"I'm not a girl!"
"Stop acting like one."
Clark leans back against the wall. "Did you come all this way just to insult me?" He closes his eyes. "I don't want to fight, Bruce."
"I owe you an explanation. But I'll fuck it up if I say anything," he says. "Let me just show you."
Clark opens his eyes when he hears Bruce's knees hit the floor. He's still clutching his gray roses so he can't see, not without cheating, what Bruce is doing. He gasps when he feels Bruce's hands at his waistband. They pull down. "Not here!" he hisses.
"Then where?" Bruce's voice, waist level, says.
"I hear the bedroom's pretty standard. But that's just a rumor."
Bruce laughs, head against Clark's bare thigh. "Smartass."
In the bedroom, Clark undresses, throws his clothes in the hamper. "Now you," he says, as he turns the blanket down. He lies back on the bed, leans up on his elbows. He watches, but Bruce stands at the foot of the bed in suit and trench coat, hesitant and unsure. "Look," Clark says, "If you don't want to do this--"
Hands in his pockets, Bruce says, "I haven't undressed in front of anyone for years."
Clark sits all the way up. "Seriously? Then how do you--?"
Over the years, when Clark's accidentally stumbled upon Bruce, either as Bruce at some event or as Batman, in more than a few compromising positions, Bruce has always had the maximum amount of clothing on for whatever--and it's been a lot of whatevers-- he's been doing. But Bruce has changed in front of Clark plenty of times, completely unashamed. "It's nothing I haven't seen before," Clark says.
He's up on his knees now, crawls down the bed. He rises, puts his fingers underneath the collar of the trench coat, slides it past Bruce's shoulders. "I'll help."
Bruce closes his eyes as Clark works off his tie, slips the suit jacket to the floor. Clark mouths his neck, as he undoes the shirt buttons one by one. His mouth works his way up as his hands work their way down until Bruce grabs Clark's head with both hands and pulls him in. They kiss wet and slow, Clark doing the rest of the job by feel. He even manages the cufflinks. Bruce must have toed off his shoes and socks because when Clark undoes the belt, unzips, the suit pants fall all the way to the floor.
When Clark pulls back, Bruce says, "Don't look. They're not--"
"Sexy?" Clark says as his fingers trace the three indentations on Bruce's left shoulder, bullet scars. A few inches down from that a knife wound, long slash, an inch below that the stab. Stitch lines, whip lash, claws, even bite marks. They're everywhere, not a part of his body free of them. "But Bruce," he says, "This is your book. Let me read it."
Bruce's eyes widen, and the next second he pushes Clark down on the bed, grinding on top of him and tongue in his mouth.
They could do this, but the way Bruce's breath quickens, the jerk of his hips, tells Clark that he's not going to last. Clark manages to pull away enough to say, "Nuh uh. You owe me."
Bruce pauses, head bowed, and nods. He works his way down.
It's good. More than good because it's Bruce. Clark leans back up on his elbow to watch, leans a hand forward to run through Bruce's hair. Bruce's eyes are closed, concentrating.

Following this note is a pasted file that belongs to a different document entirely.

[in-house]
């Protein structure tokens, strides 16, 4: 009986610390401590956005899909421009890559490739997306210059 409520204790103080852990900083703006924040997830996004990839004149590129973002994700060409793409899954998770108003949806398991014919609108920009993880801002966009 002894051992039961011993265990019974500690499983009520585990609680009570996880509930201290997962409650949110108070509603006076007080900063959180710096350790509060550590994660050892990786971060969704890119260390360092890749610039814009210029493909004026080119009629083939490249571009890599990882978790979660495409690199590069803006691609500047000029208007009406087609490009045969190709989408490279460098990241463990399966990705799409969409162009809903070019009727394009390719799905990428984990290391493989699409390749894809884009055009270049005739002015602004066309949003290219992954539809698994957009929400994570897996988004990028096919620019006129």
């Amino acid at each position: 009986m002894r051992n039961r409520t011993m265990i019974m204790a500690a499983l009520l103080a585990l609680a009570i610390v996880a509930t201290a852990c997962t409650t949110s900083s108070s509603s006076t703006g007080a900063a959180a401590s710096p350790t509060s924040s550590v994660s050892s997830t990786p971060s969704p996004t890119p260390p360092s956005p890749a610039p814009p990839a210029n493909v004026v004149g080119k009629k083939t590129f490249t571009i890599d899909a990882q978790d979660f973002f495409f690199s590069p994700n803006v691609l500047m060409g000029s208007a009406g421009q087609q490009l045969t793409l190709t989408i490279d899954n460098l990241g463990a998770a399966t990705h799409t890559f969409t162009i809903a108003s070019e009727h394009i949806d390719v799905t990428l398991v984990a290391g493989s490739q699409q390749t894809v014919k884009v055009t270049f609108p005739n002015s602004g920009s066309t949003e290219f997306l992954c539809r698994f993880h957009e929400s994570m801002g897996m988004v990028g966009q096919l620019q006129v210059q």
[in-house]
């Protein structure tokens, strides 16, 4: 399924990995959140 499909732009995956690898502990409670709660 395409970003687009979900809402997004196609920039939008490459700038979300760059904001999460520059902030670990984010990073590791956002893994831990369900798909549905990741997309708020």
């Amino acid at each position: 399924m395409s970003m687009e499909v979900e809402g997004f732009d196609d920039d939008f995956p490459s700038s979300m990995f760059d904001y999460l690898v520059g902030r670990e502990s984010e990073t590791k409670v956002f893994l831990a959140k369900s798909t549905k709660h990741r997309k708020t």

And then Clark gets it. He bites his lip to keep from laughing. A good laugh, freeing, but Bruce will be pissed if he does so he moans instead, whimpers, encouraging.
Sure there's technique here, tons of it. But it's as if Bruce has studied a book, watched an instructional video. There's no real experience behind it. Bruce has never done this before. He scrapes a bit with his teeth, which for Clark is fine. Too shallow and then too fast. So Clark whispers, "That's it," when Bruce gets it right, silently adjusts when he doesn't.
And it's not like Bruce isn't into it. The way his thighs are splayed, his ass flexing, Bruce is grinding into the bed. He comes right before Clark does so he's distracted, chokes a little, when Clark hits the back of his mouth. He swallows.
Bruce pulls off, breathes heavily into Clark's thigh. "So now you know," he says.
Clark does laugh then, falling back to the pillow. "I deflowered you." He keeps on laughing.
Bruce rises, falls beside him with a grunt. "Jesus, Clark, shut up. Was it that bad?"
Clark turns, wraps an arm around him, the laugh gentling down, but still going. "No," he says. "It was perfect." Oh God, so Bruce to make such a mess over something so stupid. "It was you."
Bruce rolls into him then, kisses him. Whether to shut him up or reassure him, Clark doesn't care. Whatever his reason, it's sweet and lingering. They kiss for a while. But Clark eventually says, "Why, Bruce?"
Bruce rolls onto his back, runs his hands through his hair, sighs. "Which part?"
"Pick one. Start from there."
"I just went with what I knew, what worked."
"Some of us use Earth logic. Translate."
"God, you're a smartass. Why isn't that in your brochure?"
Clark leans in, kisses his shoulder. "It's one of the things you love about me," he says. Joke. But Bruce only gives him a worried sidelong look as if it's a serious statement, true, and a horrible secret.
"Yes, well," Bruce says. He coughs. "If we're going to do the pillow talk thing, could you at least get me a glass of water? You're a terrible host."
"Notice my lack of houseplants," Clark says on his way to the bathroom. He runs the tap. Bruce sits up as Clark hands him the glass. "Generally something has to make noise to get my attention."
"I thought she just took them."
"Well, that too," Clark says as he gets back into bed.